Previous research had suggested a potential link between liver disease and PPIs: Compared to the general population, people with liver disease are much more likely to be taking PPIs. Nearly a third of people with non-alcohol-related liver damage are on the drugs, and three out of four of those with alcohol-related liver disease regularly use PPIs. In previous research, the UCSD researchers had found that squashing production of stomach acid could alter bacteria populations in the gut, and that some of those bacteria—particularly Enterococcus—could damage the liver. However, no one had actually connected the dots between PPI use and liver damage.
To test their theory, the researchers blocked stomach acid production in mice via genetic engineering or with a PPI. After analyzing stool samples from the mice, the researchers found a proliferation of the Enterococcus bacteria. What’s more, the researchers were able to establish that the bacterial overgrowth clearly led to liver illness and injury in the mice.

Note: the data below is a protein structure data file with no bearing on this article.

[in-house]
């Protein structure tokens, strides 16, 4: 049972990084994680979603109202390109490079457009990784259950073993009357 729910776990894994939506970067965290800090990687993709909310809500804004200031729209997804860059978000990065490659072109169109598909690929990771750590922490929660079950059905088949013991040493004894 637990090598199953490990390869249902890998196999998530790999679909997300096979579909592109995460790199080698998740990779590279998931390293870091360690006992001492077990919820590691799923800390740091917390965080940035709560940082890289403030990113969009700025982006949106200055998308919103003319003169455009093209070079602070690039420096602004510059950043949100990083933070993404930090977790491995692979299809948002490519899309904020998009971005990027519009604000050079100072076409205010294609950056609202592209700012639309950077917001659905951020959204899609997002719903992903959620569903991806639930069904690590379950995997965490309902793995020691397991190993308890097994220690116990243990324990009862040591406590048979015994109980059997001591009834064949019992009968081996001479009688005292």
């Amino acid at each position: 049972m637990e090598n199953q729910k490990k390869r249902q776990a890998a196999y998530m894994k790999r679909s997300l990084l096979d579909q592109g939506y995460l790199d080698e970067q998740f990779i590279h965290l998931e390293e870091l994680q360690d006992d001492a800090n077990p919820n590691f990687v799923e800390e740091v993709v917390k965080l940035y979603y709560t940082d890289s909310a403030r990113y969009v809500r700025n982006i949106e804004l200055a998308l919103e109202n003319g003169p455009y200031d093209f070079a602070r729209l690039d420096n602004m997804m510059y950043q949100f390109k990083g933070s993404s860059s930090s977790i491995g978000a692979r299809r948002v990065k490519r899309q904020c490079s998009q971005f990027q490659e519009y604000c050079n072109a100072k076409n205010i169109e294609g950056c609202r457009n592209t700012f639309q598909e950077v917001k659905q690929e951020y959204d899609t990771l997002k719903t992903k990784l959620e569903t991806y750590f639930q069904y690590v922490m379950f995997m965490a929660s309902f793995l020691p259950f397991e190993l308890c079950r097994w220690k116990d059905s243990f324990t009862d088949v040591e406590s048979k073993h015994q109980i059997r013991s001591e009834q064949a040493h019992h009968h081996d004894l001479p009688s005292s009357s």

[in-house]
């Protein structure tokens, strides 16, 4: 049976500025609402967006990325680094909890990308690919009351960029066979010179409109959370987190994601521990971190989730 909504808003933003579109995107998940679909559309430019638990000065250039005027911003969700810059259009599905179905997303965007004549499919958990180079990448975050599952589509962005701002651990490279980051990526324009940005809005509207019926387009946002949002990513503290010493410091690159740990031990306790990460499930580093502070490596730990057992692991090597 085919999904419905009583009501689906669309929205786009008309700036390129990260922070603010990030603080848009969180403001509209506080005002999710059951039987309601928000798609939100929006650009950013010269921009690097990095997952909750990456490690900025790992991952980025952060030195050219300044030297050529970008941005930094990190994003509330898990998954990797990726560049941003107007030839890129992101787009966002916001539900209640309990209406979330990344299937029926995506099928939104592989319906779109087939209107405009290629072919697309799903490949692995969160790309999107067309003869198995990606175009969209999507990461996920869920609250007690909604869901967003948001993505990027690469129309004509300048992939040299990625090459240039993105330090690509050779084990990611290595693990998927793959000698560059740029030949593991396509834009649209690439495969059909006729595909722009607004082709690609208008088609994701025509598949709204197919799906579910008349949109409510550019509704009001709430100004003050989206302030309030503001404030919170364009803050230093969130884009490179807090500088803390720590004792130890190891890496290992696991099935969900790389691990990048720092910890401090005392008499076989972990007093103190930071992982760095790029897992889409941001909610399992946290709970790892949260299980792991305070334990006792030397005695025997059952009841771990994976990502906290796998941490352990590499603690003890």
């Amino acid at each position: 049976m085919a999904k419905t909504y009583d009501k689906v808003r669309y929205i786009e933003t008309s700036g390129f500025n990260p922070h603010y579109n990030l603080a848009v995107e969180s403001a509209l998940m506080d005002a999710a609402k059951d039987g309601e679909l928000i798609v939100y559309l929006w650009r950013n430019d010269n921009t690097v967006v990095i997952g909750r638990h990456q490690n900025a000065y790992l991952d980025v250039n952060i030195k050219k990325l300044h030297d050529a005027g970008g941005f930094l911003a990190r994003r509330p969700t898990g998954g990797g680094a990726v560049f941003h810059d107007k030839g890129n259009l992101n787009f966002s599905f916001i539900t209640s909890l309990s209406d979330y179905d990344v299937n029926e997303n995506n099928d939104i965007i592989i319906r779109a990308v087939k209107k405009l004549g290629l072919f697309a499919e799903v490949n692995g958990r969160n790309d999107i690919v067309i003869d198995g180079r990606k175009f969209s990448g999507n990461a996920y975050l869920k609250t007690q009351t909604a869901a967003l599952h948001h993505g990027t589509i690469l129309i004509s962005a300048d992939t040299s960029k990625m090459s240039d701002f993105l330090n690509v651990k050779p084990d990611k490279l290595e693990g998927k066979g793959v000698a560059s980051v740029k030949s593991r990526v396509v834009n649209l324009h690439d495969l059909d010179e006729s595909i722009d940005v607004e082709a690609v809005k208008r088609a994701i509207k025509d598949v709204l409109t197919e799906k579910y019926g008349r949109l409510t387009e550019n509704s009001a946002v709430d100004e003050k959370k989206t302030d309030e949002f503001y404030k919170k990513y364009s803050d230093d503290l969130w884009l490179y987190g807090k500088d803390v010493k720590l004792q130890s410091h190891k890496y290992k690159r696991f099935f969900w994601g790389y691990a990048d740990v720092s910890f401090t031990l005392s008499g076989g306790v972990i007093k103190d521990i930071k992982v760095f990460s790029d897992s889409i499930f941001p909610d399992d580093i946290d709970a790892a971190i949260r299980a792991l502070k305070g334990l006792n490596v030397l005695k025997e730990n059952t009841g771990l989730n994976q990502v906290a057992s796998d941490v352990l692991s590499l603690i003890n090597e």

Although the new study, published in the journal Nature Communications, suggests a link, human studies need to be done to confirm the connection between PPIs and liver disease, says senior author Bernd Schnabl, MD, associate professor of gastroenterology at UC San Diego School of Medicine, in a press release from the UC San Diego News Center. In the meantime, the initial data should at least get people thinking about reducing their use of PPIs in cases where they aren’t a necessity. One thing is clear: Mixing alcohol use and PPIs is unwise, the researchers say.
There are inexpensive and readily available alternatives to PPIs, although these also affect the gut microbiome to a lesser degree. The safest option for any GERD patients is to try non-pharmacological methods, such as losing weight and reducing intake of alcohol, caffeine, and fatty and spicy foods. Looking for guidance? If you’re suffering from acid reflux, you should definitely consider avoiding these foods.